If it were similar to the German three I wouldn’t buy Lexus if I were a German, I would buy [a product from] one of the German three. The only way I would choose to buy Lexus is if the brand had something that the German three didn’t have. So of course there are multiple aspects, hybrids for example. The new technology is important, but the design especially. It has to be something that is original and unique and has character, something that gives a raison d’etre for Lexus.
Toyota led for a long time in terms of hybrid technology, but everyone now seems to be catching up. Design is the key differentiator. For Lexus you came up with very bold identifiers – the spindle grille the separate DRLs for the headlamps. What’s the next step in elevating Lexus’s perception in the world, in Europe and in emerging markets?
TF: We will continue with the concept of the spindle grille. We have to surpass the customer’s expectations because what the customers expect is the ‘expected’ [as you can see in this diagram]. But if we decide on this ‘expected’ design theme when we come out with this product two years down the road and we will be way behind. We’re therefore not aiming for the expected because by the time [the car is revealed] it will be expected or even conservative. We have to aim for the unexpected.
When we decided on the design for the NX, which was over two years ago, there were three ideas that we looked at. The one we chose wasn’t the best idea at that point but we developed it. My selection criterion was that I wanted to go a different direction than the German three, so while it might not have been yet complete we still had time [to refine it], so I focused more on the originality aspect.
Against the wishes of some of your more conservative board members?
TF: Of course the other ideas scored higher, but if we produced a car along that line then we would have come up with a car that was quite similar to the German three. I intentionally rejected those ideas and chose the idea that was very similar to the original NX that you see. At the point of selection, which was over two years ago, if I had selected the lowest risk design at that time, two years later it would have become the highest risk item.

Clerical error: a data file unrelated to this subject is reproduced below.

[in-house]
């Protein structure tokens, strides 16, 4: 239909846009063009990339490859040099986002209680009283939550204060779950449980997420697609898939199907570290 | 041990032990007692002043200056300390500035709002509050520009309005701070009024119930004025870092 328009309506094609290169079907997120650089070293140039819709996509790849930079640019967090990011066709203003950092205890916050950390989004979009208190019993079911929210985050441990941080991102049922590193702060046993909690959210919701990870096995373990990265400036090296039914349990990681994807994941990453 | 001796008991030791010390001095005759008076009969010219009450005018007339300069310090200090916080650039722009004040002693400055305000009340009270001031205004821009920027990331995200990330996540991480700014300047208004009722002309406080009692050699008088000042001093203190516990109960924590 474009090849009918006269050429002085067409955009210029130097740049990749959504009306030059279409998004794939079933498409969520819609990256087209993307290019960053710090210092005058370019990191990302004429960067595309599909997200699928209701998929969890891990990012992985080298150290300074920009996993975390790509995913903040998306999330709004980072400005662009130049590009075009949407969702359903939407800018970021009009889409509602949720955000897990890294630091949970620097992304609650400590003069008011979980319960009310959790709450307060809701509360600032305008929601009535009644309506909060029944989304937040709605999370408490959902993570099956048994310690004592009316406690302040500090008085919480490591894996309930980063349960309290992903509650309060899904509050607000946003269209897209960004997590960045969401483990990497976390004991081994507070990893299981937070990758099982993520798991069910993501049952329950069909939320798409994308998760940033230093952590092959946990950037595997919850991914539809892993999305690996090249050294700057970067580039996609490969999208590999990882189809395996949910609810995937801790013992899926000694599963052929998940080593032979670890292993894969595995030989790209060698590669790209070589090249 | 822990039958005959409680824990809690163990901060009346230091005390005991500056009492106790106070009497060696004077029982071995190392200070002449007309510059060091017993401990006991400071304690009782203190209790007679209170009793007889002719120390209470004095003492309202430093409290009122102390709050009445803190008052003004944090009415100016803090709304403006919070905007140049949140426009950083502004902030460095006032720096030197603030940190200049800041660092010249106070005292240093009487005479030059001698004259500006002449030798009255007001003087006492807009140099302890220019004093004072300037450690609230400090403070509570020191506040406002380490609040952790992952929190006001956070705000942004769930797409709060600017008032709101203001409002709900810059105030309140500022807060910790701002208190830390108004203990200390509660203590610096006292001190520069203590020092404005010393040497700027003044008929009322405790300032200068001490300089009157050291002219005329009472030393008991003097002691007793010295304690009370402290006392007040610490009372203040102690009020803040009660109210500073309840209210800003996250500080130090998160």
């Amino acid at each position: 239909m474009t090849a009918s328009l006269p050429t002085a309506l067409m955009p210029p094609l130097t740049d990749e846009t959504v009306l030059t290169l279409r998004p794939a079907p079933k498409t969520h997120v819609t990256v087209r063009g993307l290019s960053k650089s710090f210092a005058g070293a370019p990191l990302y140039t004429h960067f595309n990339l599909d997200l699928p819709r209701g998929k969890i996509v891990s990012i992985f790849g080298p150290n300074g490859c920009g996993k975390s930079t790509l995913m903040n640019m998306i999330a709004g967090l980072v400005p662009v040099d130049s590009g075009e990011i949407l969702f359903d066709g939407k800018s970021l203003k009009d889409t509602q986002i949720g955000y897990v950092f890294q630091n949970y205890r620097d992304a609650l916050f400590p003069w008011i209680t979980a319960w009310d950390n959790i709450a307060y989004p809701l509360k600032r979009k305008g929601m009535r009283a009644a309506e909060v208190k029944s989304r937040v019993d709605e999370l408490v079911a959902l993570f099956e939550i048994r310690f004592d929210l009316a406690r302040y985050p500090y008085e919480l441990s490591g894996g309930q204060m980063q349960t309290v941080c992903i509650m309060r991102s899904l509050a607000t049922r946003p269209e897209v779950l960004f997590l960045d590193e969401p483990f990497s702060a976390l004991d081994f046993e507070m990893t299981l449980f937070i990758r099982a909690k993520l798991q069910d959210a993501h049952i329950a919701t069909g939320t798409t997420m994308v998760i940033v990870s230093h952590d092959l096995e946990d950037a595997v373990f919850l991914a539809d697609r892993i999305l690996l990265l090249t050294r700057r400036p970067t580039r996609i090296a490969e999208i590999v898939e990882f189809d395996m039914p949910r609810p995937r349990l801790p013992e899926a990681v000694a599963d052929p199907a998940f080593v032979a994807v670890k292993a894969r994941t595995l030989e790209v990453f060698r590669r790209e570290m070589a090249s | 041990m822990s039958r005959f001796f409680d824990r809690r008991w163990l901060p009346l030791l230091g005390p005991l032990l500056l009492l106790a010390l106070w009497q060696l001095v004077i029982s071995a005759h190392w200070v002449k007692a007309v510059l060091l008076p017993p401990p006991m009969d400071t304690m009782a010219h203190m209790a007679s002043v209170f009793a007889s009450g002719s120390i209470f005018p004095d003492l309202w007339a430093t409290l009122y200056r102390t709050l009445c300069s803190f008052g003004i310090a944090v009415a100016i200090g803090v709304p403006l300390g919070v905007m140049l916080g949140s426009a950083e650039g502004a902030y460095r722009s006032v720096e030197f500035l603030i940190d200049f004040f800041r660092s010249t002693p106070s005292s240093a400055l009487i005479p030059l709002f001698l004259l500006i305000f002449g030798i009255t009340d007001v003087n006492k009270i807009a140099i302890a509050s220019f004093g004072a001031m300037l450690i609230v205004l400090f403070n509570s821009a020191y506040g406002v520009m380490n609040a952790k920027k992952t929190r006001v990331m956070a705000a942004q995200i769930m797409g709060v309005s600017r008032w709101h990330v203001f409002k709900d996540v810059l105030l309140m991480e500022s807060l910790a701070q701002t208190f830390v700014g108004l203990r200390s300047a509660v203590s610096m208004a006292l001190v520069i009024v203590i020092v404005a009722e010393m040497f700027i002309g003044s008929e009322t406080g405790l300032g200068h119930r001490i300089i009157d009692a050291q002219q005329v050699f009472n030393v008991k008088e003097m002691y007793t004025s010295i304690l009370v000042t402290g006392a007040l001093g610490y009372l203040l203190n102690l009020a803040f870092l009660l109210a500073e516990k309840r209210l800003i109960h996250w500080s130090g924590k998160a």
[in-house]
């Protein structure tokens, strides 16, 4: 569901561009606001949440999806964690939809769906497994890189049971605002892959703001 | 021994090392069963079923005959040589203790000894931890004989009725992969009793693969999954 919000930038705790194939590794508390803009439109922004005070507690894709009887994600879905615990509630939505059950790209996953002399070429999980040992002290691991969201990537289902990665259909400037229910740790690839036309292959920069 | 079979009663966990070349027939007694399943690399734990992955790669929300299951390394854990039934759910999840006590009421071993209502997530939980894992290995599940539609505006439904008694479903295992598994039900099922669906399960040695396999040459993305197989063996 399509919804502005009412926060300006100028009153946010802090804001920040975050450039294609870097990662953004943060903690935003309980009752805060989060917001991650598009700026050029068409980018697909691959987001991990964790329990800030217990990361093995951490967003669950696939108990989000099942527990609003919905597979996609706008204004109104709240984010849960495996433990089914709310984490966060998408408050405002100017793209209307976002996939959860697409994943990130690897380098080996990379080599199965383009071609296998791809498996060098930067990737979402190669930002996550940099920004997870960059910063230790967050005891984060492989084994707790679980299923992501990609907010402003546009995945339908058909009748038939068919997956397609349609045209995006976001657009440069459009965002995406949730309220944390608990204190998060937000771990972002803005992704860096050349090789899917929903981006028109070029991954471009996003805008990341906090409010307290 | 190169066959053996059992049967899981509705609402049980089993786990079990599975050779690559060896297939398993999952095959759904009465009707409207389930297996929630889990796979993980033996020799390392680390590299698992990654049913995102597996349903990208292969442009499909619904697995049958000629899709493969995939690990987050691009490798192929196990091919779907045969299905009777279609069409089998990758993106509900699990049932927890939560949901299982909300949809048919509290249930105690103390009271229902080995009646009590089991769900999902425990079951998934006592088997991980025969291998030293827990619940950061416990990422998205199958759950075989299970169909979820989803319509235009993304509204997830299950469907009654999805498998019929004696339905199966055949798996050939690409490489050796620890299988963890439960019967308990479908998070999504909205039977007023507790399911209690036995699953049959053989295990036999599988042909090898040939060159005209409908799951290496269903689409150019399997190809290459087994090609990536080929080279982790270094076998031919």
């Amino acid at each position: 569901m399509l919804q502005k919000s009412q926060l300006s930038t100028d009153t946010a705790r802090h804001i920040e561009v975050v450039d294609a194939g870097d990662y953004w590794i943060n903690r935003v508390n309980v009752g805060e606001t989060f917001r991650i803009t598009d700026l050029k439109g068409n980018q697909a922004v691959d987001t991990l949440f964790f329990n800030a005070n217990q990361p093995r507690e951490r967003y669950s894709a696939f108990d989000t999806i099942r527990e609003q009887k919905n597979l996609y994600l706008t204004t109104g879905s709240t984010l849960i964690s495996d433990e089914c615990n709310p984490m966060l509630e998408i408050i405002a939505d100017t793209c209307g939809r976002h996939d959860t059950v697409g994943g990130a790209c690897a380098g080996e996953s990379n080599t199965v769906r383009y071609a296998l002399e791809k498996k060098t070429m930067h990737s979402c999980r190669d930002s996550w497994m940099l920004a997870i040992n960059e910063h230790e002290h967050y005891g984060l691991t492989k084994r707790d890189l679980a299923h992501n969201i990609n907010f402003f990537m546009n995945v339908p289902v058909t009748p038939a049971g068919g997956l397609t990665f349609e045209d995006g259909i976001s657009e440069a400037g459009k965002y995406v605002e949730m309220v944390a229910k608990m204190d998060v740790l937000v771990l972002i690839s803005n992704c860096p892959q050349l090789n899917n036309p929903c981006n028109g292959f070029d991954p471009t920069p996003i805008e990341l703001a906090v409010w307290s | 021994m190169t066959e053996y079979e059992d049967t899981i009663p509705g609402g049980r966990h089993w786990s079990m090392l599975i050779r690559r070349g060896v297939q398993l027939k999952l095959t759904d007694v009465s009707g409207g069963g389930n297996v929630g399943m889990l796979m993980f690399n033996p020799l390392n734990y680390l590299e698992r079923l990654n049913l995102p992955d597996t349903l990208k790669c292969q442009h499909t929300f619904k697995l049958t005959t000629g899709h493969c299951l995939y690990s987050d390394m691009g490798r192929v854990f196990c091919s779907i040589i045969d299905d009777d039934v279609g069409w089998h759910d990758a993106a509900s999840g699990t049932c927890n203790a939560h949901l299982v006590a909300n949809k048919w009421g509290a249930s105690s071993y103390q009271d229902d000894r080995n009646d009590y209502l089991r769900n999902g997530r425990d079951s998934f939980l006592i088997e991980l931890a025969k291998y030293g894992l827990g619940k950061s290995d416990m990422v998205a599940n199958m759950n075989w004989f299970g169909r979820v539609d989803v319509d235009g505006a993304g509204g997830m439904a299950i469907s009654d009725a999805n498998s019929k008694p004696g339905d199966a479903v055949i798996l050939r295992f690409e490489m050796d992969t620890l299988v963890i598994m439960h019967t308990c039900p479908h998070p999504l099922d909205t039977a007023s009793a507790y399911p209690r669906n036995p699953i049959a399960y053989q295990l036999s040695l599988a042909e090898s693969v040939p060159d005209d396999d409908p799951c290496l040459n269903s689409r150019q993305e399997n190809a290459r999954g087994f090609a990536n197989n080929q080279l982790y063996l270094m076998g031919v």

You clearly have a vision of where you’d like the design to go so. How heavy handed are you with choosing the direction when these designs are brought to the table?
TF: I have to take responsibility. I am responsible for the final decision. What is most important is to give mental and spiritual freedom to the designers, so you have to create an environment where the designers have the psychological freedom to come up with ideas. I personally believe that my capacity is not that broad, and therefore I want to get as many ideas that are as broad as possible. If I see an idea that I didn’t even think of I tend to treasure that.
Your boss Akio Toyoda has a reputation for being involved in a lot of extra curricular activities involving the automobile. Are you as much of a car guy as he is?
TF: Not necessarily. My hobby is tin toys from the 1950s. I have the typewriters too… I’m not as much of a car guy as he is, and I’m not a great driver either. However I am quite fussy about the shapes and the form of the car.
What was your favourite era? The 50s were obviously very influential in terms of vehicle design, what’s your favourite era?
TF: I do like the American cars from the ‘60s and ‘70s and European cars from the ‘40s.
What’s in your garage right now?
A [Lexus] IS.
Here is a selection of photographs from Tokuo Fukuichi’s private collection